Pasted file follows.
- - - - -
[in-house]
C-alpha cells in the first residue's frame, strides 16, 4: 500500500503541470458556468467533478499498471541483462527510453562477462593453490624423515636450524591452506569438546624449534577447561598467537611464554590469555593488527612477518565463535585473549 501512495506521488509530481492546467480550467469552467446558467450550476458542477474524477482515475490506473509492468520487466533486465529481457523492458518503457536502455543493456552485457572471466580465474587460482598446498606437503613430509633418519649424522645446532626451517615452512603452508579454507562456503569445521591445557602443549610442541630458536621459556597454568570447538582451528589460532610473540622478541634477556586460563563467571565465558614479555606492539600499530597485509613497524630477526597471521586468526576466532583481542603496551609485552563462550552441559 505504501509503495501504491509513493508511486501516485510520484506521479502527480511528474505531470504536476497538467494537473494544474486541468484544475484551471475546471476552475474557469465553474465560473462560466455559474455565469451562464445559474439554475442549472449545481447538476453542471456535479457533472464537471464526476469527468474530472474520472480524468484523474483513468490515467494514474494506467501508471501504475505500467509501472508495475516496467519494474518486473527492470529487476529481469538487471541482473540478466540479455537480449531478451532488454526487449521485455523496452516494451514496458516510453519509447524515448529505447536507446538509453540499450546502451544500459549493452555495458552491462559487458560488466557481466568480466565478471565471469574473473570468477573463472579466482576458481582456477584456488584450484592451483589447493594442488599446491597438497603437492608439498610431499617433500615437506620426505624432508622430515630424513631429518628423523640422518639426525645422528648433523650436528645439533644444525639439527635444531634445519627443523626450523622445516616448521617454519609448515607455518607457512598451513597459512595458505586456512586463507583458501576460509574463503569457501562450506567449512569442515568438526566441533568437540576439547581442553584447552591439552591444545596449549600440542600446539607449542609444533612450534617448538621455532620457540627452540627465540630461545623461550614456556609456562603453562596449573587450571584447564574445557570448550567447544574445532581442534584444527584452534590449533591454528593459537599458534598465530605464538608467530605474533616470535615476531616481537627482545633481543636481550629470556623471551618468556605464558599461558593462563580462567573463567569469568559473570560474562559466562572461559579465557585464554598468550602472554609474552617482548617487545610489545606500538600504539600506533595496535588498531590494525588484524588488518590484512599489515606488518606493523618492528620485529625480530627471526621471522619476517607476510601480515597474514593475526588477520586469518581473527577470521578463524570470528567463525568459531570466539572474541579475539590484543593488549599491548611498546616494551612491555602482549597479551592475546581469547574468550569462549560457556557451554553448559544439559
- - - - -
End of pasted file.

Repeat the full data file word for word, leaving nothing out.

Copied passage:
[in-house]
C-alpha cells in the first residue's frame, strides 16, 4: 500500500503541470458556468467533478499498471541483462527510453562477462593453490624423515636450524591452506569438546624449534577447561598467537611464554590469555593488527612477518565463535585473549 501512495506521488509530481492546467480550467469552467446558467450550476458542477474524477482515475490506473509492468520487466533486465529481457523492458518503457536502455543493456552485457572471466580465474587460482598446498606437503613430509633418519649424522645446532626451517615452512603452508579454507562456503569445521591445557602443549610442541630458536621459556597454568570447538582451528589460532610473540622478541634477556586460563563467571565465558614479555606492539600499530597485509613497524630477526597471521586468526576466532583481542603496551609485552563462550552441559 505504501509503495501504491509513493508511486501516485510520484506521479502527480511528474505531470504536476497538467494537473494544474486541468484544475484551471475546471476552475474557469465553474465560473462560466455559474455565469451562464445559474439554475442549472449545481447538476453542471456535479457533472464537471464526476469527468474530472474520472480524468484523474483513468490515467494514474494506467501508471501504475505500467509501472508495475516496467519494474518486473527492470529487476529481469538487471541482473540478466540479455537480449531478451532488454526487449521485455523496452516494451514496458516510453519509447524515448529505447536507446538509453540499450546502451544500459549493452555495458552491462559487458560488466557481466568480466565478471565471469574473473570468477573463472579466482576458481582456477584456488584450484592451483589447493594442488599446491597438497603437492608439498610431499617433500615437506620426505624432508622430515630424513631429518628423523640422518639426525645422528648433523650436528645439533644444525639439527635444531634445519627443523626450523622445516616448521617454519609448515607455518607457512598451513597459512595458505586456512586463507583458501576460509574463503569457501562450506567449512569442515568438526566441533568437540576439547581442553584447552591439552591444545596449549600440542600446539607449542609444533612450534617448538621455532620457540627452540627465540630461545623461550614456556609456562603453562596449573587450571584447564574445557570448550567447544574445532581442534584444527584452534590449533591454528593459537599458534598465530605464538608467530605474533616470535615476531616481537627482545633481543636481550629470556623471551618468556605464558599461558593462563580462567573463567569469568559473570560474562559466562572461559579465557585464554598468550602472554609474552617482548617487545610489545606500538600504539600506533595496535588498531590494525588484524588488518590484512599489515606488518606493523618492528620485529625480530627471526621471522619476517607476510601480515597474514593475526588477520586469518581473527577470521578463524570470528567463525568459531570466539572474541579475539590484543593488549599491548611498546616494551612491555602482549597479551592475546581469547574468550569462549560457556557451554553448559544439559